Use of Intravenous Recombinant Tissue Plasminogen Activator in Patients With Acute Ischemic Stroke Who Take Non–Vitamin K Antagonist Oral Anticoagulants Before StrokeClinical Perspective
This article requires a subscription to view the full text. If you have a subscription you may use the login form below to view the article. Access to this article can also be purchased.
Background: Intravenous rt-PA (recombinant tissue-type plasminogen activator) is effective in improving outcomes in ischemic stroke; however, there are few data on the use of rt-PA in patients who are receiving a non–vitamin K antagonist oral anticoagulant (NOAC).
Methods: Using data from the American Heart Association Get With The Guidelines-Stroke Registry, we examined the outcomes of use of thrombolytic therapy in patients with ischemic stroke who received anticoagulation with NOACs versus those on warfarin (international normalized ratio <1.7) or not on anticoagulation from 1289 registry hospitals between October 2012 and March 2015.
Results: Of 42 887 patients with ischemic stroke treated with intravenous rt-PA within 4.5 hours, 251 were taking NOACs (dabigatran 87, rivaroxaban 129, and apixaban 35) before their stroke, 1500 were taking warfarin, and 41 136 were on neither. Patients on NOACs or warfarin were older, had more comorbid conditions, and experienced more severe strokes than did those who were not on anticoagulation (median National Institutes of Health Stroke Scale 12, 13, and 9, respectively). Unadjusted rates of symptomatic intracranial hemorrhage in the NOAC, warfarin, and none groups were 4.8%, 4.9%, and 3.9%, respectively (P=0.11). In comparison with those not on anticoagulation, the adjusted odds ratio for symptomatic intracranial hemorrhage for those on NOACs was 0.92 (95% confidence interval, 0.51–1.65) and for those on warfarin the adjusted odds ratio was 0.85 (95% confidence interval, 0.66–1.10). There were also no significant differences in the risk for life-threatening/serious systemic hemorrhage, any rt-PA complication, in-hospital mortality, and modified Rankin Scale at discharge across 3 groups. Similar results were also found after propensity score matching.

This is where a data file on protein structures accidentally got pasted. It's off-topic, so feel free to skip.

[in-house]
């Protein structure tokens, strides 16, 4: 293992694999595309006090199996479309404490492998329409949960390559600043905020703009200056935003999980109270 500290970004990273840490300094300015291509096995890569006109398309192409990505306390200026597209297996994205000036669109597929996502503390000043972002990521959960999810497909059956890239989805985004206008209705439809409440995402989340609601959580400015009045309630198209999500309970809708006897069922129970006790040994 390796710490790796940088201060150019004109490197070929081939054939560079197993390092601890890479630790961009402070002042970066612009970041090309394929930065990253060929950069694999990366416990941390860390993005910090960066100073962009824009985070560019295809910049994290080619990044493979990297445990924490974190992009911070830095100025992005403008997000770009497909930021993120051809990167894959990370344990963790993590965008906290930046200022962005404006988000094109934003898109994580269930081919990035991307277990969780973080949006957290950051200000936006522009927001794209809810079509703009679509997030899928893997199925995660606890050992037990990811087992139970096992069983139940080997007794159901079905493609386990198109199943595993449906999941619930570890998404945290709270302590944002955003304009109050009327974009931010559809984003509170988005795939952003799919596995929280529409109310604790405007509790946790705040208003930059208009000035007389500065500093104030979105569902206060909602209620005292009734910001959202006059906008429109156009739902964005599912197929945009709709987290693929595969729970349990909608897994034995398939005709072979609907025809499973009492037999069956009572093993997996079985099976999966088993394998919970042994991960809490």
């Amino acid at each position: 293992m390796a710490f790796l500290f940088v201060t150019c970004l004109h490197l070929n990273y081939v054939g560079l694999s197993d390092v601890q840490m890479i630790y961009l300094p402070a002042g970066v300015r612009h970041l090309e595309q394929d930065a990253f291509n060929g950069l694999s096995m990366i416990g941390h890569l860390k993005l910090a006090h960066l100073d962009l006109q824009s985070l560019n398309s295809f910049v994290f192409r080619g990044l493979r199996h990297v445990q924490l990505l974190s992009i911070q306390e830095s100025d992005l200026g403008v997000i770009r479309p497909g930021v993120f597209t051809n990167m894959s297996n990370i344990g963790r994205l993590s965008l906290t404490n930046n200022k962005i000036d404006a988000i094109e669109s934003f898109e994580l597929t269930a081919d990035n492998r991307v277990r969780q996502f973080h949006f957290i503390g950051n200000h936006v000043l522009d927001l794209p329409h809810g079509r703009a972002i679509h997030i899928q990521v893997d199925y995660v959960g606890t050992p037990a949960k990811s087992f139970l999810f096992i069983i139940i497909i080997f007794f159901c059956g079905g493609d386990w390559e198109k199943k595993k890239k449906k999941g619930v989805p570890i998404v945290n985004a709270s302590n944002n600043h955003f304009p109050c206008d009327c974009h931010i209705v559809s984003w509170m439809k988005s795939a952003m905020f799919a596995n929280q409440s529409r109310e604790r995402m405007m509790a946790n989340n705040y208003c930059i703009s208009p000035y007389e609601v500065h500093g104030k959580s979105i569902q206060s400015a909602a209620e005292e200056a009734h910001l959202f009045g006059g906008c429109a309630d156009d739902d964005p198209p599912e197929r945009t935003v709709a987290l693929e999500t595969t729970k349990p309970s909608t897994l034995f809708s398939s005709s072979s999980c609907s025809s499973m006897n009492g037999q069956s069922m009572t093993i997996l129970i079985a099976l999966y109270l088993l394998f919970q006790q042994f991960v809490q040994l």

Conclusions: Although experience of using rt-PA in patients with ischemic stroke on a NOAC is limited, these preliminary observations suggest that rt-PA appears to be reasonably well tolerated without prohibitive risks for adverse events among selected NOAC-treated patients. Future studies should evaluate the safety and efficacy of intravenous rt-PA in patients with ischemic stroke who are taking NOACs.
- Received June 9, 2016.
- Accepted January 17, 2017.
- © 2017 American Heart Association, Inc.